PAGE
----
The combination of growing confidence in financial markets combined with the search for yield has to a growing risk of asset price bubbles and market correction, Dutch central bank De Nederlandsche Bank (DNB) warned in its latest financial stability report.
According to DNB, financial market sentiments are increasingly positive, with unconventional monetary policy such as quantitative easing and TLTRO’s providing liquidity, while low returns on bonds have created incentives to take greater risks.
The results of the European banking supervision, and the planned European banking union as of 2015 have, according to DNB led to an improved assessment of the European banking sector.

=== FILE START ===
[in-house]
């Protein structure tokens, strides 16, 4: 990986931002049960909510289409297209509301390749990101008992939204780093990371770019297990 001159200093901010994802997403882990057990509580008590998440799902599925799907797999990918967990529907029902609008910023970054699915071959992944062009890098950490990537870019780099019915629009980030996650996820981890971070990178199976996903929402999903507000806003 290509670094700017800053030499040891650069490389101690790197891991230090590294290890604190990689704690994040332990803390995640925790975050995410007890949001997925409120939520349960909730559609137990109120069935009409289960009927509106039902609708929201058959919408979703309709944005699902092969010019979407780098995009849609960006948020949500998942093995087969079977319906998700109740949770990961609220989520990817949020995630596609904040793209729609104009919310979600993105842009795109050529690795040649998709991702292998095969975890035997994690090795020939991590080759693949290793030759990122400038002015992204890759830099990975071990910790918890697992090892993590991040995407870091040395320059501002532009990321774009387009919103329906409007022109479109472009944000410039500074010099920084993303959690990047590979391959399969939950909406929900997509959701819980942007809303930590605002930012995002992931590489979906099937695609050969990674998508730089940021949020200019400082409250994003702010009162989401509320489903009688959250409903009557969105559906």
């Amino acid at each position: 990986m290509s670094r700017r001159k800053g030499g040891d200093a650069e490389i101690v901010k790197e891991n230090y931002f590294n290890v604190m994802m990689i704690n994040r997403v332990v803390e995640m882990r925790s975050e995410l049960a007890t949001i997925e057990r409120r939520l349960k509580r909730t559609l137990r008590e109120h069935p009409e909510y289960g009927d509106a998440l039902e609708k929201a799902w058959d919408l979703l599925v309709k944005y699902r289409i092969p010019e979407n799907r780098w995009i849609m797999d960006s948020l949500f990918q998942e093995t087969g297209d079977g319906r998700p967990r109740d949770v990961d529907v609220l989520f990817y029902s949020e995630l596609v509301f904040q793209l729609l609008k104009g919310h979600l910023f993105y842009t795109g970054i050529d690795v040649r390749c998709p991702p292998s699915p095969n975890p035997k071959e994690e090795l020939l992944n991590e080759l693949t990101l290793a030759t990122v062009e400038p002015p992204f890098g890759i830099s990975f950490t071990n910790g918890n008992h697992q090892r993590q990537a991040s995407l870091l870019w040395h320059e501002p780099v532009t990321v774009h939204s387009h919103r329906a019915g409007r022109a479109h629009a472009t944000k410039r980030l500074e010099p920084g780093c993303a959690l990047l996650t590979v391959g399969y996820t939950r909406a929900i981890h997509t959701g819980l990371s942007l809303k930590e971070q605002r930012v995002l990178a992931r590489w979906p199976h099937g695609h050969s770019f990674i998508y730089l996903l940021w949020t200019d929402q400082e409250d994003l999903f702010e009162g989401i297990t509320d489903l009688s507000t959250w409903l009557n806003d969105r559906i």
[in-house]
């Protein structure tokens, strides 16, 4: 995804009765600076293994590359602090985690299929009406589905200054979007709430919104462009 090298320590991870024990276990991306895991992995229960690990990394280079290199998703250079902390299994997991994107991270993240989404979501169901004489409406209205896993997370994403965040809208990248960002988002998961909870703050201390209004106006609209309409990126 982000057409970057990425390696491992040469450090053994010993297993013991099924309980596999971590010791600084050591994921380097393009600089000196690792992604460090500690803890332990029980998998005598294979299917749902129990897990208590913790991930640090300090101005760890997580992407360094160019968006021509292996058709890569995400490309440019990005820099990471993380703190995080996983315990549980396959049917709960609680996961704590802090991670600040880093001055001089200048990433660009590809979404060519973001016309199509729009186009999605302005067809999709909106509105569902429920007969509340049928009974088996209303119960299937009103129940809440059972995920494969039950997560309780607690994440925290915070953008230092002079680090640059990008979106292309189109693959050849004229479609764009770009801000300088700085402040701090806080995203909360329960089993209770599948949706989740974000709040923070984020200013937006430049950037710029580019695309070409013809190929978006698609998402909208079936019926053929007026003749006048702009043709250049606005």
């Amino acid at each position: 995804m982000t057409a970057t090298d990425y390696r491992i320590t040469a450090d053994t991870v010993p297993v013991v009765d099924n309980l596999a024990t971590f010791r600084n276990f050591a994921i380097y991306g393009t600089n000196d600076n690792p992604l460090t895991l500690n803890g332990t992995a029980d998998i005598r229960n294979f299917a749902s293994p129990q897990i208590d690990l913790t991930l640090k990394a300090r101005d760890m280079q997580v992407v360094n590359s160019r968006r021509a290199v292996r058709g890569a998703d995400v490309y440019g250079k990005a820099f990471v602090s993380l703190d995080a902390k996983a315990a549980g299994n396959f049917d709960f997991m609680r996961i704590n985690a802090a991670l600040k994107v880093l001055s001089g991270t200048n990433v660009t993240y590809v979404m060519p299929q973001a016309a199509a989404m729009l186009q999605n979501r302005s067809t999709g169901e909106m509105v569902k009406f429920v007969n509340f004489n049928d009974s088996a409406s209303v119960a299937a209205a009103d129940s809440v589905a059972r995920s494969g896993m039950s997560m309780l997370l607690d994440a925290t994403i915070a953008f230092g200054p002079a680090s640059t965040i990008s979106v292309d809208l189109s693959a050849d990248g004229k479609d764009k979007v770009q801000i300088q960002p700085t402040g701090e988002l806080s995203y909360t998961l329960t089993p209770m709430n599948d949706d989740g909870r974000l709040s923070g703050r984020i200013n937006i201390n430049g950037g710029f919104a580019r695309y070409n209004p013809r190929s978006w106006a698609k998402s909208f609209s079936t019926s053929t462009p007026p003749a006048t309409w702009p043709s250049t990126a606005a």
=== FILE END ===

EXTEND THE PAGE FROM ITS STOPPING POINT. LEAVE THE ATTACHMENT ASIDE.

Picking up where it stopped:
Highlighting the growth of debt to GDP ratios in the Netherlands and using the Hodrick Prescott filter, DNB argues for a reduction of loan to value rations in order to reduce the risks of defaults.
The DNB report also stresses the growing divergence between price earnings ratios of high yield companies compared to their fundamentals, suggesting that asset classes such as high yield, corporate bonds, European government bonds and US equities may be overvalued.
In addition, DNB argues that the low level of liquidity in secondary bond markets as a result of higher capital requirements has affected the ability of banks to respond to market corrections and could have an aggravating effect in the event of another crisis. According to DNB, this is reinforced by the emergence of ETF’s which due to their short term horizon are often particularly susceptible to capital outflows.
DNB concludes that increased risk levels illustrate the importance of structural reforms to complement ECB measures, in addition to micro surveillance and stress tests.
The full report, published in Dutch, can be accessed here.